Chewing Tabaccy costs to go down due to new House Bill

Now here is one that really takes the cake.  As many places across the country in an effort to reduce usage and save on public health costs have raised tobacco taxes, the Texas House of Representatives has once again shown how in tune they are by doing a 180 and going in the other direction.  Representative Allan Ritter, R – Nederland authored House Bill 2599, which the House passed  passed 83-53 last wednesday, to correct what he says corrects an unfair tax that’s been levied on pouches of loose-leaf tobacco since the Legislature in 2009 created a weight-based tax on tobacco products other than cigarettes and cigars.

Ritter claims this has resulted in loose-leaf tobacco products being unfairly taxed.  Ritter further claims that “It destroyed an industry,” and that the bill “brings back fairness” and €œfor all of us that chew tobacco, it’s a damn good thing.  He says the price for a pouch of tobacco jumped from about $6.00. Meanwhile, the price of cans of snuff such as Copenhagen, Skoal and Kodiak haven’t increased because they weigh about a third as much as a pouch of loose-leaf tobacco.  Ritter claims the industry has said that since the 2009 law went into effect, sales of loose-leaf tobacco plummeted 50 percent.

When Ritter laid out his bill only on House member raised a question. Representative Jason Isaac, R – Dripping Springs, stated “I just had to clarify. It’s cutting taxes to chewing tobacco?  We just created an incentive for people to use cancer-causing products.  When we have the fiscal problems that we have, it’s wrong to be cutting taxes on products like chewing tobacco.”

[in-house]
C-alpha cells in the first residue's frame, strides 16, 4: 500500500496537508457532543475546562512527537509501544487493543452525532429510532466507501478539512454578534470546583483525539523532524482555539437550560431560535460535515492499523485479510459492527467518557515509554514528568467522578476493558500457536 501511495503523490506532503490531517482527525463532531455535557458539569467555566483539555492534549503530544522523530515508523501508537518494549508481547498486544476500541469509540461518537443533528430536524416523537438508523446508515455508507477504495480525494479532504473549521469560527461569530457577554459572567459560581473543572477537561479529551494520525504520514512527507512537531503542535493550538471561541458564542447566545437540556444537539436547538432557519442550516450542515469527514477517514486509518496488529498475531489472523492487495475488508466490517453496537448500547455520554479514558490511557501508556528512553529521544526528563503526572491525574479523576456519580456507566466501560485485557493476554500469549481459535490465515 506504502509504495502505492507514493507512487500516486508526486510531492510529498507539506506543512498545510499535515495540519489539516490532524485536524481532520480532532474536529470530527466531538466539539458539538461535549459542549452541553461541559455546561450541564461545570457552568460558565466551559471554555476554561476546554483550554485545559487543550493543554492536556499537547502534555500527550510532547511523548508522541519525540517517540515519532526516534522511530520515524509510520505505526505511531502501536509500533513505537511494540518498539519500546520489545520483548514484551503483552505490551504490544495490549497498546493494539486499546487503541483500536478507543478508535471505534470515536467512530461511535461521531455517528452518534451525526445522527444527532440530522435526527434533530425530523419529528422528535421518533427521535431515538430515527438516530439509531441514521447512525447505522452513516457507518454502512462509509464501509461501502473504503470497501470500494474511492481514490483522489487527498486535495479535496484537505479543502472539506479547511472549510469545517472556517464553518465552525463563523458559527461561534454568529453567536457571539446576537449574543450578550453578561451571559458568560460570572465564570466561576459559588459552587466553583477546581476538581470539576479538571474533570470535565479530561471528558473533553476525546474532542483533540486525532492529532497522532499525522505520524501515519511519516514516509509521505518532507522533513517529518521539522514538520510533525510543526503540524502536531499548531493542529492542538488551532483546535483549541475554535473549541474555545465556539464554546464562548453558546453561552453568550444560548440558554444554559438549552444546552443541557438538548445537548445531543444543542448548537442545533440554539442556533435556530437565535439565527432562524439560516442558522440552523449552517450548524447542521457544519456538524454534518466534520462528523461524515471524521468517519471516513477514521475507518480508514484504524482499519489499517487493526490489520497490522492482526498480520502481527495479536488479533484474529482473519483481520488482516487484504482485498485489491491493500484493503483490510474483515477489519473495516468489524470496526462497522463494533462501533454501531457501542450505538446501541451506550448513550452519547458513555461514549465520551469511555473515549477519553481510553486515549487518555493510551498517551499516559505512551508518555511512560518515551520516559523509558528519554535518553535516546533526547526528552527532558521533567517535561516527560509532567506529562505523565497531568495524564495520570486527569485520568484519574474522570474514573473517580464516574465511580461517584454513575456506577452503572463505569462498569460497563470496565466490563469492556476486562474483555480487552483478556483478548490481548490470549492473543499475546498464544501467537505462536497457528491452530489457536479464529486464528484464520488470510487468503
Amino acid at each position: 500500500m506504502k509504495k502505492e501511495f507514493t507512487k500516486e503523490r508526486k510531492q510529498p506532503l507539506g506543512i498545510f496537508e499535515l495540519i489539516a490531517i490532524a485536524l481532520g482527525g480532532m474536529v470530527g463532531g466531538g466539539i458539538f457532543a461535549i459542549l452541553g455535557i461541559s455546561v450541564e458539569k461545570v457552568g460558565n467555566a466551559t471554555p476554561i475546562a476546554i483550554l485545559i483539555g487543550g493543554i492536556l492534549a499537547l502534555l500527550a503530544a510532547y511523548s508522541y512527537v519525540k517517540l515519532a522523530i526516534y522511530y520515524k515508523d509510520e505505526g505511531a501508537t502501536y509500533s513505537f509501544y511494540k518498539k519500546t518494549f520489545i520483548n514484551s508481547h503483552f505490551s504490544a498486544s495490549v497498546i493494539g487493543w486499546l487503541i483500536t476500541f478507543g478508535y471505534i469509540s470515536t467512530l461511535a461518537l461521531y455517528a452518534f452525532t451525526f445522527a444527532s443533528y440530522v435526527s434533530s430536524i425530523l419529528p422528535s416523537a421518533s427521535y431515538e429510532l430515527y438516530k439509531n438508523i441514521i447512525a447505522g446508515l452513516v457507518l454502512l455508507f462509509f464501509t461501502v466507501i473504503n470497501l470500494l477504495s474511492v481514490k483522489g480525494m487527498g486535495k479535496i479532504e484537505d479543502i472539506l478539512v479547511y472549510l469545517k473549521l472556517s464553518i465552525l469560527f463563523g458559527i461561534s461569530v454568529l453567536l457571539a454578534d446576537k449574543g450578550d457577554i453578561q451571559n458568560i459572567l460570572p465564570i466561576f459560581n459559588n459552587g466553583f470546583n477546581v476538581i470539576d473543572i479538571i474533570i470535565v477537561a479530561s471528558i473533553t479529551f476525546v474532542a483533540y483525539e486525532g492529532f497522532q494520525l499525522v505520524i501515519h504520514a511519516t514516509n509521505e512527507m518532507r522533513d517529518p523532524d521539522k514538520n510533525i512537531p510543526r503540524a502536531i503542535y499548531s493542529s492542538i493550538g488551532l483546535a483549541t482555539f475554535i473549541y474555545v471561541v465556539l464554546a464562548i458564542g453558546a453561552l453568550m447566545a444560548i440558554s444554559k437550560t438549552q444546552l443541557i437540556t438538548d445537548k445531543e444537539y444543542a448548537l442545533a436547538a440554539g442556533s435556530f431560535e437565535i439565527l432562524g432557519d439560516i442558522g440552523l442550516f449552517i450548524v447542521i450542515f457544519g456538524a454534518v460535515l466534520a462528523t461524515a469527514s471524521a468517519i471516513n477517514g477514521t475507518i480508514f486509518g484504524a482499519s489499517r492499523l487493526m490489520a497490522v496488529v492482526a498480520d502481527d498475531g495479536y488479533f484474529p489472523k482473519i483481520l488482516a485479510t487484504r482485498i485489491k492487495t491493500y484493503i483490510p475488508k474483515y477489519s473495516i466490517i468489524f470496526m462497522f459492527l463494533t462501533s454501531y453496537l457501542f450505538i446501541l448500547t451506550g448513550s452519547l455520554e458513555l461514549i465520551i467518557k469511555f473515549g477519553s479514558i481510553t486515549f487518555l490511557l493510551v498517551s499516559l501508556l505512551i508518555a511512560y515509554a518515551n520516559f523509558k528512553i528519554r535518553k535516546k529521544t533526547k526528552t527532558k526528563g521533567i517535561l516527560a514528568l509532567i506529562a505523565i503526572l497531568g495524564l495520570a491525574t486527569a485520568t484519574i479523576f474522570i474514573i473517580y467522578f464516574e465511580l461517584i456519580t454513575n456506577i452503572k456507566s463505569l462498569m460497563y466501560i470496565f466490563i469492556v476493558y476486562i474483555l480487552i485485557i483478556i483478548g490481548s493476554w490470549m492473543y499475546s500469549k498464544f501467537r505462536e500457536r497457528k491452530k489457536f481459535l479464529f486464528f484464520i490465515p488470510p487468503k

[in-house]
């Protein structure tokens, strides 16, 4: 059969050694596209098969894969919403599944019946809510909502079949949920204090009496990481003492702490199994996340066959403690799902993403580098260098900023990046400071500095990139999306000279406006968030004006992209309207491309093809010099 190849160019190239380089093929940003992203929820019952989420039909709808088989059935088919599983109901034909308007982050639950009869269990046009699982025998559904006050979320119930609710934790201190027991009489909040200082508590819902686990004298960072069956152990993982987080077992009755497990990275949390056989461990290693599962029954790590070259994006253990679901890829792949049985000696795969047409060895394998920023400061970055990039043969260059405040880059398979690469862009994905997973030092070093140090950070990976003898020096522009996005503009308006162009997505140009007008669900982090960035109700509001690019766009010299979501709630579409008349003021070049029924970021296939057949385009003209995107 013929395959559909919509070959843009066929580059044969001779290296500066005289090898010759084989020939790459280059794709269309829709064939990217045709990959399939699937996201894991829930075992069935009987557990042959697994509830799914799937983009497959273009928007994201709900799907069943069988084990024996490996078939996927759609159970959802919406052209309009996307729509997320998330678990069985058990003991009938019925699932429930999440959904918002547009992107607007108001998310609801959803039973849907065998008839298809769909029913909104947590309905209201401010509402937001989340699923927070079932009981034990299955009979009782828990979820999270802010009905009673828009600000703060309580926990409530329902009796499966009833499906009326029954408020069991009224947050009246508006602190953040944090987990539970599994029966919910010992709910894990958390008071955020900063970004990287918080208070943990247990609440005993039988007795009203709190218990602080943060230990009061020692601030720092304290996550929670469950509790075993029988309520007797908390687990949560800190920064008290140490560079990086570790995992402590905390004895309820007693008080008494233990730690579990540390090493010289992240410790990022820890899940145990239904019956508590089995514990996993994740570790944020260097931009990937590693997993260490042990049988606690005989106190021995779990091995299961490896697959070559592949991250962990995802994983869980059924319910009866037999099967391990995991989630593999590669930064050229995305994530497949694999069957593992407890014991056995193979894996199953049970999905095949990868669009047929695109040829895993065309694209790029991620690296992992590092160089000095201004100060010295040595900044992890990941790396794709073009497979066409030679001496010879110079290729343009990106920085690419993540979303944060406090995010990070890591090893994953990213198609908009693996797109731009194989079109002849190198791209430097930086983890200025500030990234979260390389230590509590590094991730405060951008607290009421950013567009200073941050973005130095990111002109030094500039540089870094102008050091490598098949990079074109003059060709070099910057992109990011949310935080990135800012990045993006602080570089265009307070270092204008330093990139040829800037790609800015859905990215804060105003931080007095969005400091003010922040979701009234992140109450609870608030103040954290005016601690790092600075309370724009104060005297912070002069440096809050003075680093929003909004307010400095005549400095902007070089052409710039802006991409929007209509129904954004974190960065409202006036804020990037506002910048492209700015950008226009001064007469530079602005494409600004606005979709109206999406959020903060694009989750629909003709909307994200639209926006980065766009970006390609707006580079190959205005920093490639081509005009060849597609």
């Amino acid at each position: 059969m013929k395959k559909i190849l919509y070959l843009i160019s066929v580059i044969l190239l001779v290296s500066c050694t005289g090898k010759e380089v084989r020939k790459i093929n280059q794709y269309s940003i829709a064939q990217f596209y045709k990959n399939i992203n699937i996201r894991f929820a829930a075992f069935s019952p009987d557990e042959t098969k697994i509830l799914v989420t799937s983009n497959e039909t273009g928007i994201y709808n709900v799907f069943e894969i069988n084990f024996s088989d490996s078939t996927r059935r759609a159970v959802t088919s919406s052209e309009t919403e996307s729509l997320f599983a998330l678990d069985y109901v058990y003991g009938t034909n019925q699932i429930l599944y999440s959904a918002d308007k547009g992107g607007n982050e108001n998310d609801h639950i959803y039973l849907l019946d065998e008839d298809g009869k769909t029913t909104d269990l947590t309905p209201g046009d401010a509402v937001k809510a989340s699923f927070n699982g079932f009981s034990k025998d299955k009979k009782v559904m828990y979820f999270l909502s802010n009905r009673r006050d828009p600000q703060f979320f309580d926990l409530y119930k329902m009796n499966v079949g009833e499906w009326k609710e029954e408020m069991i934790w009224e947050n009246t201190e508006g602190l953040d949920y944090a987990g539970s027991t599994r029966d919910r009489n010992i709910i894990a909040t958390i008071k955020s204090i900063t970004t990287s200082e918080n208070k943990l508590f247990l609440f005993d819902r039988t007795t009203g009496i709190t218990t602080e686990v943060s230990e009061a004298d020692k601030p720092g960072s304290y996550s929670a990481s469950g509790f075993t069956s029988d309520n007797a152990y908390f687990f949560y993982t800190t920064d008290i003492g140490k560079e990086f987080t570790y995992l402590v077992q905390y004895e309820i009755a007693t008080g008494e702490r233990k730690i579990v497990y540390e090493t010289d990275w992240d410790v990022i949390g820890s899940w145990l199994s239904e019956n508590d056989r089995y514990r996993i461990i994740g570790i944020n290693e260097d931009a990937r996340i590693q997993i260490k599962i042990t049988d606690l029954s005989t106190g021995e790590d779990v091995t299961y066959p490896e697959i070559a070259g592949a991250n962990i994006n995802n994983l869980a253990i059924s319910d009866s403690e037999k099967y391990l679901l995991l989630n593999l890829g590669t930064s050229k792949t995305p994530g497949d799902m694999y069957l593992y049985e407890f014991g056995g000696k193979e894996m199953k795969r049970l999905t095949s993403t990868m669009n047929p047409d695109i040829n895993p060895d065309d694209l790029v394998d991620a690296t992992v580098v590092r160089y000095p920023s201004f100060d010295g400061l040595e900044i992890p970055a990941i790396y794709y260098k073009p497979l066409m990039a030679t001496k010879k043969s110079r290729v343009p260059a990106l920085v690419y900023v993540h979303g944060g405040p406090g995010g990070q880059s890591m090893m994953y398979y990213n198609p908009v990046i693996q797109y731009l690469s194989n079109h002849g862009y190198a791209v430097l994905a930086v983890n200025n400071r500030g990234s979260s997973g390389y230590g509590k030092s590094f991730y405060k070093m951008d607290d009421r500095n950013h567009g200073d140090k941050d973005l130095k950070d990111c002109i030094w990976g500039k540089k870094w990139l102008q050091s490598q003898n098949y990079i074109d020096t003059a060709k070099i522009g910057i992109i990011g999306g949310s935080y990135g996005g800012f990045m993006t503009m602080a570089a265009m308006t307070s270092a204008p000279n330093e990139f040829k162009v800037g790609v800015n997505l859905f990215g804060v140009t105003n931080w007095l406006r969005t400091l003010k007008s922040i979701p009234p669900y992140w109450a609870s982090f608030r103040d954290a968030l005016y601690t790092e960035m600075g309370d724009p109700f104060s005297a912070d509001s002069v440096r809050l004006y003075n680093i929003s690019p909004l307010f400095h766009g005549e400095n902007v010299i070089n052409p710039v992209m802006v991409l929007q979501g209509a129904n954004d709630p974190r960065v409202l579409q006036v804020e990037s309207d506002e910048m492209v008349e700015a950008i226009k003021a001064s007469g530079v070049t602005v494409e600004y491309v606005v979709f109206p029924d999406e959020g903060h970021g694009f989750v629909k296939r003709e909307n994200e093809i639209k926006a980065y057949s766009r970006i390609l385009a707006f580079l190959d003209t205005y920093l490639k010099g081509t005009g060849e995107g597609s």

When asked by Isaac, if he would could live with the bill leading to more tobacco use in the state, Ritter responded, I’m very happy with that. Texas!  Then in true TeaBagger mode Ritter stated “Is this guy sure he’s a Republican?  He just supported a tax.  He’s a freshman legislator.  Somebody’s never getting elected again.”

An official state analysis of the bill says that the tax change would increase consumption of chewing tobacco and that sales “would rebound sufficiently” so that the state’s tax coffers wouldn’t be negatively affected. However Isaac said that the state ultimately would end up worse financially once Ritter’s bill becomes law. More chewers of tobacco would lead to additional long-term health costs as the state ends up dealing with more people with tobacco-related health problems.

With the current TeaBagger mentality of our State Legislators they do not see this as a health issue problem.  Thsy see it as a boon to the Health Care Industry.  More Oral Cancer = More Money spent with the Medical Industry. A Win-Win.  Ahhh, Priorities, Priorities.  And oh by the way, Ritter is reported to be an avid RedMan Tobacco chewer.

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